The juxtaposition of two small events the past few days has brought considerable entertainment in to my life. A couple of weeks ago I was watching David Gilmour’s Remember That Night DVD. There are several noteworthy aspects to that 2006 concert in the Royal Albert Hall (released in 2007).
David Crosby and Graham Nash sing some background vocals on Gilmour’s full presentation of his album On An Island and then they come back later for an encore; their remarkable harmonies joining with David’s great voice on a terrific rendition of Find the Cost of Freedom. Then David Bowie comes out to perform Syd Barrett’s original part in the old Pink Floyd tune, Arnold Layne. Bowie follows that with performing Roger Waters’ vocals in Comfortably Numb. Really nice stuff.
But, for me, the highlight of the DVD is the performance of Echoes, which so prominently features the keyboard work of Richard Wright. Though Echoes is one of my favorite Pink Floyd concepts (at 22-plus minutes it is hard to call it a “song”) I never really appreciated the weight of the piece carried by Wright on keyboards. He truly equals anything Gilmour does on guitar.
This inspired me to order the most-recent Gilmour CD/DVD which was released back in September 2008, Live In Gdansk. I never seriously considered buying it before, probably because I thought it was so similar to the Remember That Night DVD (same tour, recorded just a few weeks later). I don’t know what I was thinking. The Gdansk concert 4-Disc edition, while containing most of the same musical line-up as Gilmour’s 2007 DVD, offers enough bonus material and differences to justify its addition to my fairly complete Pink Floyd collection.
I bought my copy of Live at Gdansk from a New York reseller off amazon.com for half the price. It arrived on Friday via “air mail” (the term on the email receipt puzzled me, it seemed antiquated) from Argentina. We are in global economy for sure. It was still in shrink-wrap. Mint condition. So, I guess waiting almost two years to acquire it saved me some cash.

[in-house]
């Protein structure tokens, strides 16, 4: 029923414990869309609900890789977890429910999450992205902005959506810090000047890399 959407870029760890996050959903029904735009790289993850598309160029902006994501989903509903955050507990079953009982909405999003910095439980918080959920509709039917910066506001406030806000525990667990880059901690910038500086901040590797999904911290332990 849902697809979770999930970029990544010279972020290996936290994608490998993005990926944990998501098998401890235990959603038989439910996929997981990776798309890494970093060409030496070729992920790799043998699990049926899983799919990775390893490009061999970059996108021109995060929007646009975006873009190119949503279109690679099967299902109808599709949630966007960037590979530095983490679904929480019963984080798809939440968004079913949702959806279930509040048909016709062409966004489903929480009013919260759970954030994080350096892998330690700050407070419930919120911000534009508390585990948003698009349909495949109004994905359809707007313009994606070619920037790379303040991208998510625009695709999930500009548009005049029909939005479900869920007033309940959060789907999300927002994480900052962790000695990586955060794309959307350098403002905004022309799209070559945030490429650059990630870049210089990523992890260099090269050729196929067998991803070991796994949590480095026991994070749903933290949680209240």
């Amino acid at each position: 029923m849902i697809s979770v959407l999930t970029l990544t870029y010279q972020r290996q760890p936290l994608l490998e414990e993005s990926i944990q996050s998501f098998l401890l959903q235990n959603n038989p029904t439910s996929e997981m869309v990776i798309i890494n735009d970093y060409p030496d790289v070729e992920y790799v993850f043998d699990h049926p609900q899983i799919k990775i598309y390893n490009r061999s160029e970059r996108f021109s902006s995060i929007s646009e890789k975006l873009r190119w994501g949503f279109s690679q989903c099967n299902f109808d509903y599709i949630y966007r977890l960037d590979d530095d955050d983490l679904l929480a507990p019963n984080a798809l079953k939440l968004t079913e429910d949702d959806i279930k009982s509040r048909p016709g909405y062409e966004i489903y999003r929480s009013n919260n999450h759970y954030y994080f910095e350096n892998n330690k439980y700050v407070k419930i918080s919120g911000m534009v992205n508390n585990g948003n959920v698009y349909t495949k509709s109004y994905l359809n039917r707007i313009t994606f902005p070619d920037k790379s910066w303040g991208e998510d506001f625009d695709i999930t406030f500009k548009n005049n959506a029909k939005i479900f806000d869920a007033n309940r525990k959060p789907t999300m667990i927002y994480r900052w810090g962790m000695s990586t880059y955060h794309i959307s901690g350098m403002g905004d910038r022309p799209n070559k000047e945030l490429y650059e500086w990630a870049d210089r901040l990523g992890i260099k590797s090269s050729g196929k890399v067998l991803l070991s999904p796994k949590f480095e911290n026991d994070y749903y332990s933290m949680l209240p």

Live at Gdansk is an worthwhile addition to any Pink Floyd fan’s collection mostly because it features the final recorded performances of Wright before his death, one week prior to the release of the CD/DVD in 2008. Another nice addition to this collection over Remember That Night is a performance of the old Syd Barrett-influenced Astronomy Domine (1967), which gives both Gilmour and Wright another opportunity to show the stuff that made Pink Floyd such an incredible artistic venture in those early years.
Beyond that, however, there is the fact the concert is supported by the large string section of the Baltic Philharmonic Symphony Orchestra. This is a nice variation on the songs presented on the 2007 DVD and makes up a bit for the absence of Crosby-Nash at Gdansk. The symphony is particularly noteworthy in their contribution to A Great Day for Freedom, which Gilmour did not perform anywhere else on the tour.
What makes A Great Day for Freedom such a nice experience is that it grounds the concert politically to the place of its performance, the Gdansk shipyards where the Solidarity movement first took hold in 1980. Live in Gdansk was performed on the 26th anniversary of the birth of Solidarity. Though Gilmour is nowhere near as politically motivated in his songwriting as Waters, the fact that this particular song is performed live for the first time since 1994 after just one afternoon of rehearsals amongst the giant shipyard cranes of Gdansk is rather amazing. The time and place gives new life to this otherwise so-so tune. The band gives it an excellent treatment, a better version than the original studio recording and so…to that extent…new Pink Floyd (kind of).
Rick Wright singing Waters' part on Comfortably Numb is awesome. The highlight of the concert, however, is the Gilmour-Wright duet-heavy performance of Echoes, a Pink Floyd song from 1971. The lyrics are largely written by Waters, of course. But, even on the original version, Gilmour and Wright sang in harmony together. They do so here as well. For the last time, as it turned out. As previously mentioned, the great guitar work by Gilmour is matched by several marvelous keyboard flurries and improvisations by Wright. I would venture to say there is nothing like Echoes in the rock repertoire. Just a joy to watch.